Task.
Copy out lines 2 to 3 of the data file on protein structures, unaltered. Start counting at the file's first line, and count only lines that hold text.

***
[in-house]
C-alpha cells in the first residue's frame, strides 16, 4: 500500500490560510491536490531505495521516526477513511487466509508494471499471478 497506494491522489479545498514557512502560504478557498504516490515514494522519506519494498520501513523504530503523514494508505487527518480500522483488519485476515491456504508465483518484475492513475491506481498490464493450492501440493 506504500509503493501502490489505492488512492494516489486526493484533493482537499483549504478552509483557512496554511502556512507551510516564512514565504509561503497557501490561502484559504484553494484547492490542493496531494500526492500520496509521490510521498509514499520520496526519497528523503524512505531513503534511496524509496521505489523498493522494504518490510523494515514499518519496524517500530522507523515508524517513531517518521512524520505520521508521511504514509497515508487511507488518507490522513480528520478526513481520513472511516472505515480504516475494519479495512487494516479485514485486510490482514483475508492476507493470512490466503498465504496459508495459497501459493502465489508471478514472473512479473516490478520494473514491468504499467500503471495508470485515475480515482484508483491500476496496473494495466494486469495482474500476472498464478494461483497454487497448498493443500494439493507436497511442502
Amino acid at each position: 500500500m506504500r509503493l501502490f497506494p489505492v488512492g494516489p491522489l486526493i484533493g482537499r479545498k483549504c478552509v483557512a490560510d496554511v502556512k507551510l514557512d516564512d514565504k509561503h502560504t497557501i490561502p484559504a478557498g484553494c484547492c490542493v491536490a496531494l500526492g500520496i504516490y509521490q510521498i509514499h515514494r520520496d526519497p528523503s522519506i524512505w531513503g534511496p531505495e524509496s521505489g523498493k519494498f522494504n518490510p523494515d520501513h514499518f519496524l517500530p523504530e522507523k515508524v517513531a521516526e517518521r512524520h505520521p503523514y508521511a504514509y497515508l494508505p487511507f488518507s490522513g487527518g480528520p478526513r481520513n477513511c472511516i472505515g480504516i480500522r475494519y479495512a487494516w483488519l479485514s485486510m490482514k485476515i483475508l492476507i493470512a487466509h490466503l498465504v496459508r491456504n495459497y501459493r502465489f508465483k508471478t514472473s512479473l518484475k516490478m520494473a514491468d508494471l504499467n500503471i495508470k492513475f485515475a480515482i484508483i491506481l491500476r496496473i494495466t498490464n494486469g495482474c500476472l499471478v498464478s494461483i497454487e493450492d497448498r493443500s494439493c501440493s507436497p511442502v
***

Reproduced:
C-alpha cells in the first residue's frame, strides 16, 4: 500500500490560510491536490531505495521516526477513511487466509508494471499471478 497506494491522489479545498514557512502560504478557498504516490515514494522519506519494498520501513523504530503523514494508505487527518480500522483488519485476515491456504508465483518484475492513475491506481498490464493450492501440493 506504500509503493501502490489505492488512492494516489486526493484533493482537499483549504478552509483557512496554511502556512507551510516564512514565504509561503497557501490561502484559504484553494484547492490542493496531494500526492500520496509521490510521498509514499520520496526519497528523503524512505531513503534511496524509496521505489523498493522494504518490510523494515514499518519496524517500530522507523515508524517513531517518521512524520505520521508521511504514509497515508487511507488518507490522513480528520478526513481520513472511516472505515480504516475494519479495512487494516479485514485486510490482514483475508492476507493470512490466503498465504496459508495459497501459493502465489508471478514472473512479473516490478520494473514491468504499467500503471495508470485515475480515482484508483491500476496496473494495466494486469495482474500476472498464478494461483497454487497448498493443500494439493507436497511442502
Amino acid at each position: 500500500m506504500r509503493l501502490f497506494p489505492v488512492g494516489p491522489l486526493i484533493g482537499r479545498k483549504c478552509v483557512a490560510d496554511v502556512k507551510l514557512d516564512d514565504k509561503h502560504t497557501i490561502p484559504a478557498g484553494c484547492c490542493v491536490a496531494l500526492g500520496i504516490y509521490q510521498i509514499h515514494r520520496d526519497p528523503s522519506i524512505w531513503g534511496p531505495e524509496s521505489g523498493k519494498f522494504n518490510p523494515d520501513h514499518f519496524l517500530p523504530e522507523k515508524v517513531a521516526e517518521r512524520h505520521p503523514y508521511a504514509y497515508l494508505p487511507f488518507s490522513g487527518g480528520p478526513r481520513n477513511c472511516i472505515g480504516i480500522r475494519y479495512a487494516w483488519l479485514s485486510m490482514k485476515i483475508l492476507i493470512a487466509h490466503l498465504v496459508r491456504n495459497y501459493r502465489f508465483k508471478t514472473s512479473l518484475k516490478m520494473a514491468d508494471l504499467n500503471i495508470k492513475f485515475a480515482i484508483i491506481l491500476r496496473i494495466t498490464n494486469g495482474c500476472l499471478v498464478s494461483i497454487e493450492d497448498r493443500s494439493c501440493s507436497p511442502v